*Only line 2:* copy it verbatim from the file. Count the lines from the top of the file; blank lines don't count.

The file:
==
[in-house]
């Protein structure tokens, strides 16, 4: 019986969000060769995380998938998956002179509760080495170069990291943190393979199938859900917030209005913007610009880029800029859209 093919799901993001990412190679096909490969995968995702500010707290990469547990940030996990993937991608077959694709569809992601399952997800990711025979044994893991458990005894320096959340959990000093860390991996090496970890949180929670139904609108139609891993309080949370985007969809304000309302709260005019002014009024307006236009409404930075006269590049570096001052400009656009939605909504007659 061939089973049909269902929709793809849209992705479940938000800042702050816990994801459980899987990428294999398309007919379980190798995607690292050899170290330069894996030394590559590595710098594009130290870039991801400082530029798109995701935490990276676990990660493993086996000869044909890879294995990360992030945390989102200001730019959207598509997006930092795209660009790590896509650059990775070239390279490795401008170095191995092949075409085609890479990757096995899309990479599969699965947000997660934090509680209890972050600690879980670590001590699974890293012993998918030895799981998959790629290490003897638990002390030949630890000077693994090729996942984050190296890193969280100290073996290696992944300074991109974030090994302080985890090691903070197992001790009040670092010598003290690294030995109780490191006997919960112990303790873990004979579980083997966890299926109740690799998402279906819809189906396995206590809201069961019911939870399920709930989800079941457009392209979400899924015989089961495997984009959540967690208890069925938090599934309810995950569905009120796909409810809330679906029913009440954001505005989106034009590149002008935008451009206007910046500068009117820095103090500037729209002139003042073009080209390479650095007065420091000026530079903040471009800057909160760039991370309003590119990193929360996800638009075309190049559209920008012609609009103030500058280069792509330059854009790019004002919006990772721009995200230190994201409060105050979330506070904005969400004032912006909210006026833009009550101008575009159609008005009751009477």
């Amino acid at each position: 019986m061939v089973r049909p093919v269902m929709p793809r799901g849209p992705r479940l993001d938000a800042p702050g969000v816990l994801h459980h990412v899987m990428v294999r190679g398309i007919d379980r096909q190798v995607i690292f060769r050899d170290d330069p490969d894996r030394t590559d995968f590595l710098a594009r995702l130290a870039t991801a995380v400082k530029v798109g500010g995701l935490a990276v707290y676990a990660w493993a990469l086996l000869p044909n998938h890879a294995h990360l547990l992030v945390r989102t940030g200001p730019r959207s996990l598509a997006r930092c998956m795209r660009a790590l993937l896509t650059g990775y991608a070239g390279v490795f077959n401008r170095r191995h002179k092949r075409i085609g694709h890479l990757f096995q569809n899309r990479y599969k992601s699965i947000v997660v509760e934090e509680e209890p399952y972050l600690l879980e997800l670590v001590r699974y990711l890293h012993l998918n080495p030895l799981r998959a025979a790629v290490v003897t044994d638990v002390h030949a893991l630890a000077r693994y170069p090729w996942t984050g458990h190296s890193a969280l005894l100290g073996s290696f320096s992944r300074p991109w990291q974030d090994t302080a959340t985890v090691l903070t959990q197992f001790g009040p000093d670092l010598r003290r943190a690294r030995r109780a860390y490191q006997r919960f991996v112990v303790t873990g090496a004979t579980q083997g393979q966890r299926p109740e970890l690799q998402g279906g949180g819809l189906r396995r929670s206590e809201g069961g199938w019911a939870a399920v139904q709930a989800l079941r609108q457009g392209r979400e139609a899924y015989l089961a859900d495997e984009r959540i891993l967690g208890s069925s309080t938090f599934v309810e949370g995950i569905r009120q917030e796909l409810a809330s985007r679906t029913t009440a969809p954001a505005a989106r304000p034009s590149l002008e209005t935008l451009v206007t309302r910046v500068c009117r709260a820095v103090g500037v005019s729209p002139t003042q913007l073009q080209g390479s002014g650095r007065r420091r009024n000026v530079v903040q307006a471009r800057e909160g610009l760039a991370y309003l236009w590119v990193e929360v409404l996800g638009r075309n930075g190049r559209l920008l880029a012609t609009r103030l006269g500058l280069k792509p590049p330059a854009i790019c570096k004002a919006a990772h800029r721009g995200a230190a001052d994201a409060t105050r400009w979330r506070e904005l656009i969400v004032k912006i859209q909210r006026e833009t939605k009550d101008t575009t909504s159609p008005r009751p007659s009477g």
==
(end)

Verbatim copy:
């Protein structure tokens, strides 16, 4: 019986969000060769995380998938998956002179509760080495170069990291943190393979199938859900917030209005913007610009880029800029859209 093919799901993001990412190679096909490969995968995702500010707290990469547990940030996990993937991608077959694709569809992601399952997800990711025979044994893991458990005894320096959340959990000093860390991996090496970890949180929670139904609108139609891993309080949370985007969809304000309302709260005019002014009024307006236009409404930075006269590049570096001052400009656009939605909504007659 061939089973049909269902929709793809849209992705479940938000800042702050816990994801459980899987990428294999398309007919379980190798995607690292050899170290330069894996030394590559590595710098594009130290870039991801400082530029798109995701935490990276676990990660493993086996000869044909890879294995990360992030945390989102200001730019959207598509997006930092795209660009790590896509650059990775070239390279490795401008170095191995092949075409085609890479990757096995899309990479599969699965947000997660934090509680209890972050600690879980670590001590699974890293012993998918030895799981998959790629290490003897638990002390030949630890000077693994090729996942984050190296890193969280100290073996290696992944300074991109974030090994302080985890090691903070197992001790009040670092010598003290690294030995109780490191006997919960112990303790873990004979579980083997966890299926109740690799998402279906819809189906396995206590809201069961019911939870399920709930989800079941457009392209979400899924015989089961495997984009959540967690208890069925938090599934309810995950569905009120796909409810809330679906029913009440954001505005989106034009590149002008935008451009206007910046500068009117820095103090500037729209002139003042073009080209390479650095007065420091000026530079903040471009800057909160760039991370309003590119990193929360996800638009075309190049559209920008012609609009103030500058280069792509330059854009790019004002919006990772721009995200230190994201409060105050979330506070904005969400004032912006909210006026833009009550101008575009159609008005009751009477």